On 1 Nov 2020 Pakistan’s Prime Minister Imran Khan announced that his government would give the territory of Gilgit Baltistan provisional provincial status, a far cry from the indifferent status enjoyed over 70 years.
Gilgit Baltistan has been
in the news over the last few years mainly because of the China Pakistan Economic Corridor, a low level local agitational movement for better rights, and recently also because of India’s avowed intent to integrate that territory after the Constitutional decisions taken on J&K by the Indian Government on August 5, 2020.
Unfortunately not much attention
has been paid towards understanding some of the complexities about this territory which is currently under Pakistan’s control but otherwise forms a part of the territory of J&K which was under Maharaja Hari Singh’s control, pre-Partition.
It essentially forms a part of J&K to which India lays full claim, but over which it currently does not exercise physical control.
Under India’s Joint Parliamentary Resolution of February 22, 1994 the entire territory of J&K belongs to India and that is what Gilgit Baltistan’s status should actually be; a territory in waiting, to integrate with the mainland.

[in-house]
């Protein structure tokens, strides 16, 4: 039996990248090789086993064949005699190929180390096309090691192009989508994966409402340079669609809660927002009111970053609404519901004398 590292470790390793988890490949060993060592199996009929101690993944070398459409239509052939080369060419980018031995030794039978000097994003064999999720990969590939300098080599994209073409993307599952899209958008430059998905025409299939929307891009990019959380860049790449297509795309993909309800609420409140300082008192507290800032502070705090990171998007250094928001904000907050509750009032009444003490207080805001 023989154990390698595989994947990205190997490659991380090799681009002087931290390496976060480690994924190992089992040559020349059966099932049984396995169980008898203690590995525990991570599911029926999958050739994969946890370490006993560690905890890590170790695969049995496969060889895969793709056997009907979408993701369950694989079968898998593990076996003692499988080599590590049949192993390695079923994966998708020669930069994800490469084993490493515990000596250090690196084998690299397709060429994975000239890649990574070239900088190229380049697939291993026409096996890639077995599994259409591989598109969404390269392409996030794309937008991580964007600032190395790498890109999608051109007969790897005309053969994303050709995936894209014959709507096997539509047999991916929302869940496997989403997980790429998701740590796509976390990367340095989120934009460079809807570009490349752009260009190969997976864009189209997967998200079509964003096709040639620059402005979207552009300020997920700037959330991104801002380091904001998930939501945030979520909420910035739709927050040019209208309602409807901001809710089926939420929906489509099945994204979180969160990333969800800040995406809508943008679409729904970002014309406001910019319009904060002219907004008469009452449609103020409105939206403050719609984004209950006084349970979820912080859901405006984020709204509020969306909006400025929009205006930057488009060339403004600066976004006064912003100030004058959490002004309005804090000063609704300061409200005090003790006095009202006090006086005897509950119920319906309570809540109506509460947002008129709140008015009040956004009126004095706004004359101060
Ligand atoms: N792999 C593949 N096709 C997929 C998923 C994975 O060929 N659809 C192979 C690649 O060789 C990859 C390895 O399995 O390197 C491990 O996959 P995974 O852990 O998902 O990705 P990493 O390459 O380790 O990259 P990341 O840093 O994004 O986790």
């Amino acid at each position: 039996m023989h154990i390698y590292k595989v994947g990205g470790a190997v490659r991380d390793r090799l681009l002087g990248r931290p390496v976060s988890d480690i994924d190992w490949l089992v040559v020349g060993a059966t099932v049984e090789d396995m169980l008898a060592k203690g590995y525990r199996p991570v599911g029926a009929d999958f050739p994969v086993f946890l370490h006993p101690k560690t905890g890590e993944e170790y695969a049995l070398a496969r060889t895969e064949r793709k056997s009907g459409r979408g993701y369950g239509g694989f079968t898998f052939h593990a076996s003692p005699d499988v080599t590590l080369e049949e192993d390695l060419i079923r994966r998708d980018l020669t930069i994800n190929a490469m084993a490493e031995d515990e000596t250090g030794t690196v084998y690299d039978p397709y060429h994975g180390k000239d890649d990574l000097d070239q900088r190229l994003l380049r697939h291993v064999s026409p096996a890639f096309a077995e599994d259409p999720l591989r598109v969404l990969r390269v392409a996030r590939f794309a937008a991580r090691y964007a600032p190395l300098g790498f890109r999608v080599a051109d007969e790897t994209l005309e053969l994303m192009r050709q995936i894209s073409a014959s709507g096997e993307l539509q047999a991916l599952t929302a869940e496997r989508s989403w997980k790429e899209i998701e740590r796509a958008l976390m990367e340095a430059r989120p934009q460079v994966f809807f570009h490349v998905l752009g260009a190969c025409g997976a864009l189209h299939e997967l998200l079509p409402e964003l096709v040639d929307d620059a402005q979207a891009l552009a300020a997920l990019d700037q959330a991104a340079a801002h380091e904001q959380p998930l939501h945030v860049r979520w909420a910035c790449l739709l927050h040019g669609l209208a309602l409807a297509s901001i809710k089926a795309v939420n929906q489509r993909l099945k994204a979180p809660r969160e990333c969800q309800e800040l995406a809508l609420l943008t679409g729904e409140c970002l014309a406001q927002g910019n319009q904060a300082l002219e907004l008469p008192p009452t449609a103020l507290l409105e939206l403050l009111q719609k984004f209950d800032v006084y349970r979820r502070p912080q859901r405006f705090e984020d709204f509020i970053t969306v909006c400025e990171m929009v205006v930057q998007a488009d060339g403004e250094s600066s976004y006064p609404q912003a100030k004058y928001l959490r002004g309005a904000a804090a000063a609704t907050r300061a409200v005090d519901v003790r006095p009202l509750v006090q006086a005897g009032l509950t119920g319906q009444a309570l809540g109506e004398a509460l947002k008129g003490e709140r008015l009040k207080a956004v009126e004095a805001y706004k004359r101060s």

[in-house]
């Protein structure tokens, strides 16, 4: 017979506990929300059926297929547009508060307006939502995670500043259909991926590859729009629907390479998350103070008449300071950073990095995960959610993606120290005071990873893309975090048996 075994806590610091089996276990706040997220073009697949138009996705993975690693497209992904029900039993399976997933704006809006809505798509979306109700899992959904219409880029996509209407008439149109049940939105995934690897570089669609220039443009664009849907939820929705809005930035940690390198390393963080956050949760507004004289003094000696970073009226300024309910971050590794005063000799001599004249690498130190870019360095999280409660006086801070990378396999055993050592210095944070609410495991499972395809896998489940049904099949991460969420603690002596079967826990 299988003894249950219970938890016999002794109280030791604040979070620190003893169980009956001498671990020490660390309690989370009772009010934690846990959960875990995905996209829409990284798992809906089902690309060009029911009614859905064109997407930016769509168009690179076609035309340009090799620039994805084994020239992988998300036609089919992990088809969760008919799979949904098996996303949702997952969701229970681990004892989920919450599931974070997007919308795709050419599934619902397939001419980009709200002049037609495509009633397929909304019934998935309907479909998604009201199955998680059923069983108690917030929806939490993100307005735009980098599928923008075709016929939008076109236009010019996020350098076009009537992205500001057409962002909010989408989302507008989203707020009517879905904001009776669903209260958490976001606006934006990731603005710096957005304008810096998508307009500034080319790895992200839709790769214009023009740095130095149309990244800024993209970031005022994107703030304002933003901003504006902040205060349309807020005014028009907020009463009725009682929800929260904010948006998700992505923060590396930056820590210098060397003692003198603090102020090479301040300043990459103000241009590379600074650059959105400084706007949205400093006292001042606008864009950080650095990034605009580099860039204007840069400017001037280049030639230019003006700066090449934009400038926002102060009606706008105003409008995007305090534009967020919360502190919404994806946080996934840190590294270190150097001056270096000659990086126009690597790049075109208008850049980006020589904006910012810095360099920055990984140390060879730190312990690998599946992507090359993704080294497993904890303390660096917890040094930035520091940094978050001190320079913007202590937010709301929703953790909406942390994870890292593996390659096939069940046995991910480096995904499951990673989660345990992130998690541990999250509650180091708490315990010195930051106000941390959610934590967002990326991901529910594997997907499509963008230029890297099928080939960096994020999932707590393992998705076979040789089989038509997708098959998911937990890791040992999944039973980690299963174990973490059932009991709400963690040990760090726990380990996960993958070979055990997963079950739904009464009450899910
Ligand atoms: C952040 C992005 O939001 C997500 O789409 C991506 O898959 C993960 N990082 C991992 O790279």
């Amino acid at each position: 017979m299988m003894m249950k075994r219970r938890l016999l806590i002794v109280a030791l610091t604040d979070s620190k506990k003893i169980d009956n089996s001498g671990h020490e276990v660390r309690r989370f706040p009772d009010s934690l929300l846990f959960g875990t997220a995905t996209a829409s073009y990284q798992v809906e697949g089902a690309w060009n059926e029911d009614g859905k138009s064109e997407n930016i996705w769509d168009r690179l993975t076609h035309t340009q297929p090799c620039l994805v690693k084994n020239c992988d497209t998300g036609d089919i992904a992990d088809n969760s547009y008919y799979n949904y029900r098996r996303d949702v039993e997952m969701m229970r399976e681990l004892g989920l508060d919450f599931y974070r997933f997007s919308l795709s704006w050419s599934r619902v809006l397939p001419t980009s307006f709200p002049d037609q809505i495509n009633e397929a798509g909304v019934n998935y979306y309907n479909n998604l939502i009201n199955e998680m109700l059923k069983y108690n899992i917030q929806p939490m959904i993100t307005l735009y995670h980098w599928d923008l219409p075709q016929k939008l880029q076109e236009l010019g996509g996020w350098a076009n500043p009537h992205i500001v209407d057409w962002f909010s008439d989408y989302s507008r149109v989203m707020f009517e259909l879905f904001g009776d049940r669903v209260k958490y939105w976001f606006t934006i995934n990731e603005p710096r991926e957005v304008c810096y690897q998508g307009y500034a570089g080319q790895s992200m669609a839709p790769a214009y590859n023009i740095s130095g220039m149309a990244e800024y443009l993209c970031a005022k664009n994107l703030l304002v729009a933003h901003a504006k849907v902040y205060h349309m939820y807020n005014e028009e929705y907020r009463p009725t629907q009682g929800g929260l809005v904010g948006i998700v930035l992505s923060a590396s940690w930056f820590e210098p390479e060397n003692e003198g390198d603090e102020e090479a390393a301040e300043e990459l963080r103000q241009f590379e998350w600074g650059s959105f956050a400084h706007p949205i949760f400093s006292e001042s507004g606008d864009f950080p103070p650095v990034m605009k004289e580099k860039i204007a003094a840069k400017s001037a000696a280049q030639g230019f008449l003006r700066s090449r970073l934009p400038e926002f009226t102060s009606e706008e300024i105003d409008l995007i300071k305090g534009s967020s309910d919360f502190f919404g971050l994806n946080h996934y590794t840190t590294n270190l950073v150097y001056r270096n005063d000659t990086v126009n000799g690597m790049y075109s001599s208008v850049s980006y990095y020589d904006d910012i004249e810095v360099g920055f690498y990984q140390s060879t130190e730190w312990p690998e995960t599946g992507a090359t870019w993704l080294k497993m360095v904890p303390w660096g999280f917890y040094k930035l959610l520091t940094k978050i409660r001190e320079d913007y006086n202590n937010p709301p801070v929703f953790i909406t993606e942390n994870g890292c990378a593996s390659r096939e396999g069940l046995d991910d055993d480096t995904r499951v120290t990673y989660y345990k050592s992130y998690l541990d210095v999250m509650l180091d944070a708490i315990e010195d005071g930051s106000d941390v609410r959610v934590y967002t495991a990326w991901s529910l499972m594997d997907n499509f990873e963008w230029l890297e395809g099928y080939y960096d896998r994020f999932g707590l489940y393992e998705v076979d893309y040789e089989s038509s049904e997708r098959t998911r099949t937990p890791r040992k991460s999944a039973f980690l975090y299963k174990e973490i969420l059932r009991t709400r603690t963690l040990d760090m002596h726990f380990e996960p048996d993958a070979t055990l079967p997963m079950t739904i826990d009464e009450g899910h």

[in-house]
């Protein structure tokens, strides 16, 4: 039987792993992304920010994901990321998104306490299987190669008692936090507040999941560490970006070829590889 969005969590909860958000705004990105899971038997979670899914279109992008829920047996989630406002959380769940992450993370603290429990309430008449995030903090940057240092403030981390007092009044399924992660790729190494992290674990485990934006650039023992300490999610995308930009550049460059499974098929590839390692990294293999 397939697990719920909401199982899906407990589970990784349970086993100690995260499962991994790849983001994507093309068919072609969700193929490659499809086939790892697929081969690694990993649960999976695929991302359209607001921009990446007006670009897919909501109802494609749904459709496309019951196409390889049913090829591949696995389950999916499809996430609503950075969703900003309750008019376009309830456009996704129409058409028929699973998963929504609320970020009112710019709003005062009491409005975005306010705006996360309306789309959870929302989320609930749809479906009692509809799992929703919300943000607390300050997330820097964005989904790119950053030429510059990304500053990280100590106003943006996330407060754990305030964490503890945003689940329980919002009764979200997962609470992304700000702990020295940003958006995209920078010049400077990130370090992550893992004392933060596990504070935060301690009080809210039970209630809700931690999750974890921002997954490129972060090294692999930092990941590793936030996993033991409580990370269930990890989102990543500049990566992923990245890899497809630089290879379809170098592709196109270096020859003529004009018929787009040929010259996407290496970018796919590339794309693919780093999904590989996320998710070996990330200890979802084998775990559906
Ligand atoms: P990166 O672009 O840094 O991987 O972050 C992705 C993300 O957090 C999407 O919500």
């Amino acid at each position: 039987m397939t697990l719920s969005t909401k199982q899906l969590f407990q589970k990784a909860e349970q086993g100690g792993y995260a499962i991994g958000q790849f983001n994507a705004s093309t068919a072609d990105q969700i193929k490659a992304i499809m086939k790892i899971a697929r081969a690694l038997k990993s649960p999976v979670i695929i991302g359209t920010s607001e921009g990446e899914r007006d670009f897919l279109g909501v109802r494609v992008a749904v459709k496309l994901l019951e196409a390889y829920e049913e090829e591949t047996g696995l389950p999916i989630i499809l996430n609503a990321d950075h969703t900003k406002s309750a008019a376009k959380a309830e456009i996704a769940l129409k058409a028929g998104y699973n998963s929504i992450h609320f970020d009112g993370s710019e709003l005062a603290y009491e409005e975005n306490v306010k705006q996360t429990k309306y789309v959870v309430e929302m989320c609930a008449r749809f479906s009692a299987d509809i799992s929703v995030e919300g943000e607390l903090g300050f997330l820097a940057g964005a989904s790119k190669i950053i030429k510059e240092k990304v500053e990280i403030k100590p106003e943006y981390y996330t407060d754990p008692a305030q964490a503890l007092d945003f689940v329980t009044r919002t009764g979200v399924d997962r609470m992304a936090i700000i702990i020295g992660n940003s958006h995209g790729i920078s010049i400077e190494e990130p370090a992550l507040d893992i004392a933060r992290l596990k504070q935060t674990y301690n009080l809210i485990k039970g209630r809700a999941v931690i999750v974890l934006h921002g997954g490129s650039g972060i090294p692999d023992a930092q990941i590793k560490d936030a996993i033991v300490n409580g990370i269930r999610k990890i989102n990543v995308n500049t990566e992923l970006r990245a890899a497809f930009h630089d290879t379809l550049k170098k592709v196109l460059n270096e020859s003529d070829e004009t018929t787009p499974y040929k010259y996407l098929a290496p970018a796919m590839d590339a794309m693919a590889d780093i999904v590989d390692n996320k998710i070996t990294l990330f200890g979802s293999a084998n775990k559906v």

The map of J&K published by India on October 1, 2019 shows GB merged with Ladakh.
There are a few questions which arise while looking towards untangling some of the knots of complexity regarding
Gilgit Baltistan’s status.
First, why did Pakistan not merge Gilgit Baltistan with PoK to create a province and thus project that it had a full claim over J&K, but was administrating
only the rump territory under its control?
Second, what is the geostrategic importance of Gilgit Baltistan which makes it such a highly contentious and sought after territory?
Third, why is Pakistan now attempting to change the status of the territory by giving it provisional provincial status?
of these needs a brief explanation before we can ascertain what India can do to ensure the persistence of its narrative on this issue.
It needs to be known that Pakistan’s administrative
units consist of four provinces (Balochistan, Khyber Pakhtunkhwa, Punjab, and Sindh), two autonomous territories (Pakistan Occupied Kashmir or PoK, Gilgit Baltistan) and one federal territory (Islamabad Capital Territory).